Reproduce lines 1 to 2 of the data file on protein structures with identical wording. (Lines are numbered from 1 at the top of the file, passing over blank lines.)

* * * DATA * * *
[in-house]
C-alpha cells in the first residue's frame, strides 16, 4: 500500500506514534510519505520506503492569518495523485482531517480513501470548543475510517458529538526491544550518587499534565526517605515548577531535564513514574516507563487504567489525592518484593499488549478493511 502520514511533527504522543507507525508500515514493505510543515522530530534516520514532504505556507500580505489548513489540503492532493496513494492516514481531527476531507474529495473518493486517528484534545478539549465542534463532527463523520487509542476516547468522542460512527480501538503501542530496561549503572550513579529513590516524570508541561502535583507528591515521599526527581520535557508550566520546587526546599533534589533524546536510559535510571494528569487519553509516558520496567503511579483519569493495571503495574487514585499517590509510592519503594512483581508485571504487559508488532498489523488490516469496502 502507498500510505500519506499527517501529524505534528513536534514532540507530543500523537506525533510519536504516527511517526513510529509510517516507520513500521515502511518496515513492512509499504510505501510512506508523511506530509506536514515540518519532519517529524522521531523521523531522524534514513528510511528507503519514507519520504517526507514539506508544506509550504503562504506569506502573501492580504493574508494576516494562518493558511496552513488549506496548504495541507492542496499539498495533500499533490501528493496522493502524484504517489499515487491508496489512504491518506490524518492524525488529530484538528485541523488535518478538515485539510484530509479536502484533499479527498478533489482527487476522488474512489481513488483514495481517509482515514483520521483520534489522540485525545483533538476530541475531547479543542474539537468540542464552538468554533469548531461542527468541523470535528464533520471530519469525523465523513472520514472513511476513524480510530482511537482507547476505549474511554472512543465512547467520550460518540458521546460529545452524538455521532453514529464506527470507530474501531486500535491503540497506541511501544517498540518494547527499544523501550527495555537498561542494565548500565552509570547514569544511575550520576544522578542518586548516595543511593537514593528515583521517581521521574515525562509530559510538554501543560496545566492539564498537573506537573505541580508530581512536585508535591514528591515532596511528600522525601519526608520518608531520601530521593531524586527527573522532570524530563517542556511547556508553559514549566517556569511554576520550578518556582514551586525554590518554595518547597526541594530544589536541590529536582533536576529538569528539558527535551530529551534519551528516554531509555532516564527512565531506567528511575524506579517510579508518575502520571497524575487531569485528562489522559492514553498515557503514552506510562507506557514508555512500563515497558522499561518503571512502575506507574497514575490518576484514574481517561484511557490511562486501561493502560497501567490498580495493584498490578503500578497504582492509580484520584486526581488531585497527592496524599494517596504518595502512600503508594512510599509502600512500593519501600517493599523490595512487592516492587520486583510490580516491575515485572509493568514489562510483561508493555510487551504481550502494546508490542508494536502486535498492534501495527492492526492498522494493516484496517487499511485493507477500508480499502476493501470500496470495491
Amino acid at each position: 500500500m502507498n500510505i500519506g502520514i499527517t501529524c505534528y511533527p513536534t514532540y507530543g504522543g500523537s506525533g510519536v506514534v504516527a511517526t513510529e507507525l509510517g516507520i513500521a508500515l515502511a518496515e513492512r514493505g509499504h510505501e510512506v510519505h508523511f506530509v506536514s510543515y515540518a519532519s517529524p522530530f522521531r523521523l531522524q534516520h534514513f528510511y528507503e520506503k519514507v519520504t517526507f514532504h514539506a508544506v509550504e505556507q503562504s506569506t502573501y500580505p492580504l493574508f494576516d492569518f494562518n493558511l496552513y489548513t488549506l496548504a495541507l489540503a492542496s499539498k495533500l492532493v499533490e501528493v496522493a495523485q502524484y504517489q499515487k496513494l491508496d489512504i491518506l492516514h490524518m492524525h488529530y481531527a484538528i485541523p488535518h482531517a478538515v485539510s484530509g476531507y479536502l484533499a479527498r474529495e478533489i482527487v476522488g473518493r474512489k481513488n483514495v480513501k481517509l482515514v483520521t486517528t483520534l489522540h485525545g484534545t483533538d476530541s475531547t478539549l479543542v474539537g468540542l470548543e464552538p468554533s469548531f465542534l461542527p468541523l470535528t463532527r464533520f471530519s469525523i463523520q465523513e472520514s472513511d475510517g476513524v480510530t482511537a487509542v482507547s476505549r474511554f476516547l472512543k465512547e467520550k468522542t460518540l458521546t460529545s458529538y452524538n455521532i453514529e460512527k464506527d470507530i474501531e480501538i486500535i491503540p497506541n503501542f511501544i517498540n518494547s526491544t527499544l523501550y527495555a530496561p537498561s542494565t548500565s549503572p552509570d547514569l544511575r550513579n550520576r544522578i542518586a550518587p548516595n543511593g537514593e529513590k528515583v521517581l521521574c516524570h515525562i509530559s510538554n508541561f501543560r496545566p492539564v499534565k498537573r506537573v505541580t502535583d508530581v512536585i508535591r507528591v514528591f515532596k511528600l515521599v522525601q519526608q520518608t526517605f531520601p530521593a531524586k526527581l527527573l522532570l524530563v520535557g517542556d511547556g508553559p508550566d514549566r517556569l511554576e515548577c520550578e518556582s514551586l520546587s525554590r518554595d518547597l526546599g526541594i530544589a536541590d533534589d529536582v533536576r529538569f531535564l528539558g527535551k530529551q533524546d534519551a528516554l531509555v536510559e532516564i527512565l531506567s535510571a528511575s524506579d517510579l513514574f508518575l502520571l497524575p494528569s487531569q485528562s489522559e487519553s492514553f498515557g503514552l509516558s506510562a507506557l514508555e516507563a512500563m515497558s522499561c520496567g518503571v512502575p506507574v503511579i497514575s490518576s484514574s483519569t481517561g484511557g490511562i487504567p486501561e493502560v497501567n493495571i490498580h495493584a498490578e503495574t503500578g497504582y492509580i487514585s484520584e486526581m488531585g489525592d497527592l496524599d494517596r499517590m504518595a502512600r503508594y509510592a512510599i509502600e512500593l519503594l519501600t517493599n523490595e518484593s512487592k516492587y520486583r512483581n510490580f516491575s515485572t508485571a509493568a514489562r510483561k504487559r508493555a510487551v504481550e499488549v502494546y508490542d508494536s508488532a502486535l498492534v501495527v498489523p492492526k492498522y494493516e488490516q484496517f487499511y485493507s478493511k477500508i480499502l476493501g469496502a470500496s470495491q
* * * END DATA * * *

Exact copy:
[in-house]
C-alpha cells in the first residue's frame, strides 16, 4: 500500500506514534510519505520506503492569518495523485482531517480513501470548543475510517458529538526491544550518587499534565526517605515548577531535564513514574516507563487504567489525592518484593499488549478493511 502520514511533527504522543507507525508500515514493505510543515522530530534516520514532504505556507500580505489548513489540503492532493496513494492516514481531527476531507474529495473518493486517528484534545478539549465542534463532527463523520487509542476516547468522542460512527480501538503501542530496561549503572550513579529513590516524570508541561502535583507528591515521599526527581520535557508550566520546587526546599533534589533524546536510559535510571494528569487519553509516558520496567503511579483519569493495571503495574487514585499517590509510592519503594512483581508485571504487559508488532498489523488490516469496502 502507498500510505500519506499527517501529524505534528513536534514532540507530543500523537506525533510519536504516527511517526513510529509510517516507520513500521515502511518496515513492512509499504510505501510512506508523511506530509506536514515540518519532519517529524522521531523521523531522524534514513528510511528507503519514507519520504517526507514539506508544506509550504503562504506569506502573501492580504493574508494576516494562518493558511496552513488549506496548504495541507492542496499539498495533500499533490501528493496522493502524484504517489499515487491508496489512504491518506490524518492524525488529530484538528485541523488535518478538515485539510484530509479536502484533499479527498478533489482527487476522488474512489481513488483514495481517509482515514483520521483520534489522540485525545483533538476530541475531547479543542474539537468540542464552538468554533469548531461542527468541523470535528464533520471530519469525523465523513472520514472513511476513524480510530482511537482507547476505549474511554472512543465512547467520550460518540458521546460529545452524538455521532453514529464506527470507530474501531486500535491503540497506541511501544517498540518494547527499544523501550527495555537498561542494565548500565552509570547514569544511575550520576544522578542518586548516595543511593537514593528515583521517581521521574515525562509530559510538554501543560496545566492539564498537573506537573505541580508530581512536585508535591514528591515532596511528600522525601519526608520518608531520601530521593531524586527527573522532570524530563517542556511547556508553559514549566517556569511554576520550578518556582514551586525554590518554595518547597526541594530544589536541590529536582533536576529538569528539558527535551530529551534519551528516554531509555532516564527512565531506567528511575524506579517510579508518575502520571497524575487531569485528562489522559492514553498515557503514552506510562507506557514508555512500563515497558522499561518503571512502575506507574497514575490518576484514574481517561484511557490511562486501561493502560497501567490498580495493584498490578503500578497504582492509580484520584486526581488531585497527592496524599494517596504518595502512600503508594512510599509502600512500593519501600517493599523490595512487592516492587520486583510490580516491575515485572509493568514489562510483561508493555510487551504481550502494546508490542508494536502486535498492534501495527492492526492498522494493516484496517487499511485493507477500508480499502476493501470500496470495491